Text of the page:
Nkazi Nchinda (Co-President) is a junior in Leverett House studying biomedical engineering and sociology. When he’s not working with Harvard Engineers Without Borders, Nkazi volunteers with Harvard Square Homeless Shelter’s street team and conducts microbial research with the Cira Lab. He also loves music, baking, and photography!
Stephen Casper (Discussion Chair) is a third-year Harvard undergrad studying Statistics and Computer Science. Also a member of Harvard College iGEM and Effective Altruism, he likes taking a humanistic approach to big questions in science and morality. He also likes to read, write, and binge watch videos on Youtube.
If you’re at the College, please reach out to them directly!
At MIT, there is the award-winning Secular Society of MIT, led by the indefatigable graduate student Sohan Dsouza and colleagues. MIT students and affiliates can be in touch with them and can also reach out to MIT’s Office of Religious, Spiritual, and Ethical Life directly with any questions; as an ORSEL Convener I will remain in contact with the office over the year, updating them about any opportunities of interest to humanists on campus.
Thanks again so much for your interest in our work and all you may have done to support us in the past. This is going to be a special year. I’ll be in touch with anything you need to know, and then we’ll see you again for fall 2020!
Humanist Chaplain at Harvard and MIT HarvardHumanist.org Twitter.com/gregmepstein
From Greg M. Epstein, Humanist Chaplain at Harvard and MIT:
On March 2nd, we presented our 13th annual ‘Rushdie Award’ for Outstanding Lifetime Achievement in Cultural Humanism, to writer Anand Giridharadas. The event was one of the Humanist Hub’s biggest and best ever — cosponsored by the American Humanist Association and the Harvard College Community of Humanists, Atheists, and Agnostics (HCHAA), our event was the opening keynote of the 20th annual Social Enterprise Conference, a joint production of students at the Harvard Business School and Kennedy School. A diverse group of 1000 current and future leaders in business and politics, from world-renowned philanthropists and scholars to undergraduates, gathered to hear Giridharadas give a passionate affirmation of humanism and an extraordinarily eloquent call for economic justice.
Last week, I was delighted to speak with James Williams, a former Google executive who won the Founders Prize, Google’s highest honor; then he went to do a PhD in tech ethics at Oxford and has now become one of the world’s leading critics of his former industry.”What led me to go to Oxford to study the ethics of persuasion and attention,” Williams told me, “was that I didn’t see [a focus on] people’s true goals and intentions ultimately winning out across the industry. In fact, I saw something really concerning happening in the opposite direction…” It was an incredibly enlightening conversation and I’d be honored if you’d read and share it:
I won’t email for each installment, so do look out soon for my talk on the ethics of internet culture with the Atlantic’s Taylor Lorenz; and then a panel the following week on what “tech ethics,” certainly a hot topic these days, even is, with Kathy Pham, an ethical tech expert at Harvard; Hilary Cohen at the McCoy Family Center for Ethics in Society at Stanford; and Jessica Baron, a writer on tech ethics at Forbes and TechEngage. Many more exciting guests to come.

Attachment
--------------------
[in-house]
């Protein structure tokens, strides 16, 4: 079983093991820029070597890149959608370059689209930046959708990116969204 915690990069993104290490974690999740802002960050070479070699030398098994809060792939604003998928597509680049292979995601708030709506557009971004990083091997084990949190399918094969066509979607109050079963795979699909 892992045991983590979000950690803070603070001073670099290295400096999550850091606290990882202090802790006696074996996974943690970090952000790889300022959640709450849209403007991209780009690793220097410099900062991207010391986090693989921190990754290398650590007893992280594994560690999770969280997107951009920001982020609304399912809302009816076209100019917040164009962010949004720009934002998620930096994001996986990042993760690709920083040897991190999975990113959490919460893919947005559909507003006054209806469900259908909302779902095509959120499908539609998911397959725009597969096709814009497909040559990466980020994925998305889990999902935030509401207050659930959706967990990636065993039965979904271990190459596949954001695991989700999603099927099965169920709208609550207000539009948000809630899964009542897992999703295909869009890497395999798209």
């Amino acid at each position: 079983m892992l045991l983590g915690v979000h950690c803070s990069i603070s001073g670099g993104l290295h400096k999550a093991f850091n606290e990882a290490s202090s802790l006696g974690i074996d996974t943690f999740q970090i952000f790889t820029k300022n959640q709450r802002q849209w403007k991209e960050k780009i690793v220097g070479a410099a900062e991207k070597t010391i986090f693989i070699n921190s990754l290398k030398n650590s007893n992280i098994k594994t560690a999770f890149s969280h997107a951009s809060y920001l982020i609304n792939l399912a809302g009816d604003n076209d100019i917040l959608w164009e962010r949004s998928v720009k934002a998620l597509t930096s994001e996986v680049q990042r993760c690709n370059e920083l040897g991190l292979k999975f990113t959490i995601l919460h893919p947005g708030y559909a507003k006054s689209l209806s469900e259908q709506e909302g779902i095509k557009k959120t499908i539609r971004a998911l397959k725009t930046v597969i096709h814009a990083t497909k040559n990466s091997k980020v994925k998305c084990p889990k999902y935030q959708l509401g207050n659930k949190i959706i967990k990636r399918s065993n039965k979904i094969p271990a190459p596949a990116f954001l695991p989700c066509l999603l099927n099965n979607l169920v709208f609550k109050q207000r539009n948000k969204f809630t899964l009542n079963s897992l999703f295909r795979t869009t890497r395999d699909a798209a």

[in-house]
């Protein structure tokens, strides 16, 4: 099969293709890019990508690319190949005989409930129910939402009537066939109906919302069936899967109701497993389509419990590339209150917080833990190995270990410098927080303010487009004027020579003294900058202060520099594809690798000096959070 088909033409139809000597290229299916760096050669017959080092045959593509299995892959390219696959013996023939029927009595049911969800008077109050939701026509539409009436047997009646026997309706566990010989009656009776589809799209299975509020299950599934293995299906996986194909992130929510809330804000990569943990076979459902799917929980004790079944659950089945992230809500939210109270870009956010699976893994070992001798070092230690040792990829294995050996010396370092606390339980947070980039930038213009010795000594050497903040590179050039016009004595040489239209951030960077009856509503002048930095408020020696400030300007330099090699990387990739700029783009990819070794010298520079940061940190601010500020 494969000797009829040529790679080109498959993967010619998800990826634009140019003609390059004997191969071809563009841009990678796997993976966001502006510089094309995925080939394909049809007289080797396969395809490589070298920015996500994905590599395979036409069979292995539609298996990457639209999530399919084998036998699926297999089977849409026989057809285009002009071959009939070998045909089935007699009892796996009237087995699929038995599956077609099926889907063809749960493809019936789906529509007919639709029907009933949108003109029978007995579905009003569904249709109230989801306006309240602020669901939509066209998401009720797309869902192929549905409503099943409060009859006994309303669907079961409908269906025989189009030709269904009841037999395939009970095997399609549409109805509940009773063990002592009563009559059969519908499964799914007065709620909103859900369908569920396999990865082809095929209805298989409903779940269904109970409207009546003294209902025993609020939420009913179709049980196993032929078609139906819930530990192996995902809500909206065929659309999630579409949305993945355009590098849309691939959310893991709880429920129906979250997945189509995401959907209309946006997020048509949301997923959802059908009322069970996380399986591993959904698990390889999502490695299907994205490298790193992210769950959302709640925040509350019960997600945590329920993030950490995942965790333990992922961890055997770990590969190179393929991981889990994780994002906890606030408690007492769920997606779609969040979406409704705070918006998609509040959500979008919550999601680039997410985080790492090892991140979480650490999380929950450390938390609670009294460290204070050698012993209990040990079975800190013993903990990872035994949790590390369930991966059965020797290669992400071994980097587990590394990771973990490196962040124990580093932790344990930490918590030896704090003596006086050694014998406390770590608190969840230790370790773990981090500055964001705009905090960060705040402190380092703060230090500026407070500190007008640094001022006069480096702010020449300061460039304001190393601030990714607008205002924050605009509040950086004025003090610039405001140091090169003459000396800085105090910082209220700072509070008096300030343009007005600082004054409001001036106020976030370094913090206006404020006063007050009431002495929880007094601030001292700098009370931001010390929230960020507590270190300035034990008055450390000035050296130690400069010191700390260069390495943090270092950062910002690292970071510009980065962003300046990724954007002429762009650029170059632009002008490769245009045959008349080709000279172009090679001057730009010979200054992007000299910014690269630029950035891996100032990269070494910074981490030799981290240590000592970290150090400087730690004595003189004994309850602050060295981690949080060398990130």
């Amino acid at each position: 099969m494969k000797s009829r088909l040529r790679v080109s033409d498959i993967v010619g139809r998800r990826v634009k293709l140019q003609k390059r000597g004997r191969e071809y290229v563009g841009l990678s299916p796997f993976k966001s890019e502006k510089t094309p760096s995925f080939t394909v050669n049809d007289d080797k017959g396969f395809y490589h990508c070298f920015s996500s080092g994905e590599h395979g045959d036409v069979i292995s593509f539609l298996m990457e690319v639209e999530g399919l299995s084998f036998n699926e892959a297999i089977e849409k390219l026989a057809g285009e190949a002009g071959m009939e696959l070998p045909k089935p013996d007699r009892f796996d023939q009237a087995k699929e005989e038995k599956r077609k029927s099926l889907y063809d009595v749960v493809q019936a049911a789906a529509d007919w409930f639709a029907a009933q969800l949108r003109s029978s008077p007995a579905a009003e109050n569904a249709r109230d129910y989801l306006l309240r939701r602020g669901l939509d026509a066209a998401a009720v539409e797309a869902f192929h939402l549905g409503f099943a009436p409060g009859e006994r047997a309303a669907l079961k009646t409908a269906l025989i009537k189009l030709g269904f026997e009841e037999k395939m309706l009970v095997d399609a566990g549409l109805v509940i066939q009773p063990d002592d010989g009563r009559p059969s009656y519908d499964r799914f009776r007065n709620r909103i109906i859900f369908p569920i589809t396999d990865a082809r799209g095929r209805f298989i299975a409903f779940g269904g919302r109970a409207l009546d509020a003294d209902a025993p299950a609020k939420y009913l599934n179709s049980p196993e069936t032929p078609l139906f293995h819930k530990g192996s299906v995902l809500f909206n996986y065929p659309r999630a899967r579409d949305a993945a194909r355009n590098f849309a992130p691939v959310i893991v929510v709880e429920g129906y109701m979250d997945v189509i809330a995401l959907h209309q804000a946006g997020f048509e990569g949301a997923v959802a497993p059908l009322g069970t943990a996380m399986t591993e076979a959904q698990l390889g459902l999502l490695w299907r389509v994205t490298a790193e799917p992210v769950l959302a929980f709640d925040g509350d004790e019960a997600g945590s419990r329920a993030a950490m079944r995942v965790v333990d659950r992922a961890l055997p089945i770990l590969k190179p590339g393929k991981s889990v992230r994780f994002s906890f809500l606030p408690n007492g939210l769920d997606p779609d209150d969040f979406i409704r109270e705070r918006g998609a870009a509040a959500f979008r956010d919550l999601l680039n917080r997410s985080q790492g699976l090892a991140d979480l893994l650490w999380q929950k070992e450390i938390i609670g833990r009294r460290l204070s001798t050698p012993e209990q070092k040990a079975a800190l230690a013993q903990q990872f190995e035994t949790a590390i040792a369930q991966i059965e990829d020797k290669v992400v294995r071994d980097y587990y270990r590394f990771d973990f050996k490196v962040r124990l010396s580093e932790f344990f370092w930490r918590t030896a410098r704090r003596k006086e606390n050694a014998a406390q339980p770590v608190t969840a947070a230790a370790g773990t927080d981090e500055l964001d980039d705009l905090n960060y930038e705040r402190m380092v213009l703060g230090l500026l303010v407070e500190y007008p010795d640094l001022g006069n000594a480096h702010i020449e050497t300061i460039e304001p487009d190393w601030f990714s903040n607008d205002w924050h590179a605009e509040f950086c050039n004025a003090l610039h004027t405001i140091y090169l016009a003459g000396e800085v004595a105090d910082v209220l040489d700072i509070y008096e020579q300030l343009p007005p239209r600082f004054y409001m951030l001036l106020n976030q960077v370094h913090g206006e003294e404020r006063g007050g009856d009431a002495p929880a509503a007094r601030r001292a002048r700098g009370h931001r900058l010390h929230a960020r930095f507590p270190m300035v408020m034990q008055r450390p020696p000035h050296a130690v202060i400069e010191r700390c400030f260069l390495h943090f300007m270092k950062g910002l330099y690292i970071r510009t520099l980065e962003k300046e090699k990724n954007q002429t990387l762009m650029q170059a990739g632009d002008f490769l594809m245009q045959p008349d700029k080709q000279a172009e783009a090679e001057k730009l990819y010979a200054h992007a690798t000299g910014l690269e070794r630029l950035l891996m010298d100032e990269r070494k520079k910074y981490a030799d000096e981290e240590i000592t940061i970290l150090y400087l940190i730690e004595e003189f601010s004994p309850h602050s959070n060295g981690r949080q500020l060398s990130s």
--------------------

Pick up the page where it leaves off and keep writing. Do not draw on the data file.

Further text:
The Humanist Hub and the Humanist Community at Harvard, along with the Harvard College Community of Humanists, Atheists, and Agnostics (HCHAA) and the American Humanist Association, are thrilled to announce that Anand Giridharadas is the 13th annual winner of our Outstanding Lifetime Achievement Award for Humanism in Culture: the ‘Rushdie Award,’ after first winner Sir Salman Rushdie.
Giridharadas was selected for his extraordinary accomplishments as a writer, at a very young age; and most recently for his groundbreaking public advocacy for humanist ideals such as justice, equity, compassion, and intersectionality. Among many accomplishments, he is the author of three books; a prolific columnist, correspondent, and contributor to publications such as the New York Times, where he first interned and wrote articles at the age of 17, and at the Atlantic, the New Yorker, and others; an on-air political analyst for NBC News and MSNBC; and a visiting scholar at the Arthur L. Carter Journalism Institute at New York University.
Giridharadas’s most recent book, “Winners Take All,” is a bold and brilliant examination of the increasing concentration of wealth and influence among a new global aristocracy. In the book, and in a vigorous campaign across traditional and social media, he argues that America in particular has become a “functional oligarchy.” But for Giridharadas, wealthy and influential people have come to dominate not only the world’s financial resources, but also to hoard an outsized and unhealthy share of human dignity. With passion and precision, he shows how billionaires, corporations, consulting firms, and other elites have used philanthropy and other charitable endeavors to exert influence while diverting attention from the need for more comprehensive social and economic justice reform.
We are particularly proud to announce, therefore, that Giridharadas will accept our 2019 award as part of delivering the opening keynote for this year’s 20th annual Social Enterprise Conference, a joint production of students at the Harvard Business School and the Harvard Kennedy School of Government, set to bring together approximately 1000 top leaders, practitioners and students on March 2-3, 2019 to engage in dialogue, debate, and expression around Social Enterprise. Much of this year’s conference will effectively be an opportunity to respond to Giridharadas’s call for self-examination and change by precisely the sort of leaders that can often be found at HBS and HKS (and, perhaps, at some humanist gatherings!). We look forward to this year’s celebration as a special opportunity for open and critical dialogue.
It’s cold. It’s dark. Are we seasonally depressed? Yeah. Tense over exams and work? Yeah. Difficult times for our country and our world? Double yeah.